Astronomers believe that this month’s meteor shower, also known as the Geminid meteor shower, will be one of the most spectacular celestial events of the year. The shower is expected to reach its peak on Wednesday night.
Skywatchers fortunate enough to be located in areas where the weather is good, can watch the meteors crossing the night sky starting 7:30 p.m. until sunrise. Experts estimate the largest number of space rocks to cross the sky from midnight to 4:00 a.m.
With August’s Perseids obscured by bright moonlight, the Geminids will be the best shower this year,
noted one of the members of NASA’s Meteoroid Environment Office, Bill Cooke.
Cooke explained that the crescent moon this week won’t ruin the show. The Geminids are considered the most reliable and timely showers. They occur every year in December when our planet crosses a long trail of cosmic debris left behind by the asteroid 3200 Phaethon.
Meteor Shower Best Observed in the Northern Hemisphere
The dusty debris catches fire when it enters the planet’s atmosphere which creates the effect of “shooting stars”. The meteor shower is named after the constellation Gemini because Earth-bound stargazers have the impression that that is where they came from.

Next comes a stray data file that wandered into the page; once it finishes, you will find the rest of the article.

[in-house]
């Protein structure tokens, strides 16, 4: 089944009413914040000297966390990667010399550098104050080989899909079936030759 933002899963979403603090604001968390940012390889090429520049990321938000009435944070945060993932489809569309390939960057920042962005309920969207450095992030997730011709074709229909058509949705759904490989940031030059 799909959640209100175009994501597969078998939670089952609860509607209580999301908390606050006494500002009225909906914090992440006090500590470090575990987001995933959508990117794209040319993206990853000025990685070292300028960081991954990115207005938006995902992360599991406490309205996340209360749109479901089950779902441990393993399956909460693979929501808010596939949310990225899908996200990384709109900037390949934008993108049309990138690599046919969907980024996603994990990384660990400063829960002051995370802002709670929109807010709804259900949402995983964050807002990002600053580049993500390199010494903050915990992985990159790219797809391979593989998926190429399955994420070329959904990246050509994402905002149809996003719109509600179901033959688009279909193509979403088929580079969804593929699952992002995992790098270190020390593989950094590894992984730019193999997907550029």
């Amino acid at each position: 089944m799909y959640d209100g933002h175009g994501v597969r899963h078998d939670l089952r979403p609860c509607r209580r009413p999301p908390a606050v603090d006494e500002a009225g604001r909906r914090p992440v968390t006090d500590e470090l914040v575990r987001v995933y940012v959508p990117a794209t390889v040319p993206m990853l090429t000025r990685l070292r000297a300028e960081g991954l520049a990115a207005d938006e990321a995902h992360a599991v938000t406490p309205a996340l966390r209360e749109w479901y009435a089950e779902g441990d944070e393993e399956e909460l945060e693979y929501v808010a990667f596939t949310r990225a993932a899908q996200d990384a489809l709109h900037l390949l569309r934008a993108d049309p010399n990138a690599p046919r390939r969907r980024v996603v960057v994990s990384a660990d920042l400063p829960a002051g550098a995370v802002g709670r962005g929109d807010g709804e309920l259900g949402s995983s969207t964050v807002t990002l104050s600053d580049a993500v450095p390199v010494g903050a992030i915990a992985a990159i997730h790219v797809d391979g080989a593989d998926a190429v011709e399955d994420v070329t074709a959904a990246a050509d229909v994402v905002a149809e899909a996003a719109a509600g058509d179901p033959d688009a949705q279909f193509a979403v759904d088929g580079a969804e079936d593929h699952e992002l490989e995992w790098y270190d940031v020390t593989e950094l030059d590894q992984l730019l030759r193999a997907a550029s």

Watching the stellar show is not a strenuous task as the shooting stars can be observed with a pair of binoculars and even the naked eye. You should have clear skies without light pollution if you plant to not use any tools. NASA suggests the best show happens in the Northern Hemisphere.
Researchers underlined that not meteors we’ll be seeing this year belong to the Geminids. Some fireballs may stem from less bright showers like the Comae Berenicids or the Monocerotids.
Cooke recommends tracing every meteor backwards to see if it originates from the constellation Gemini.
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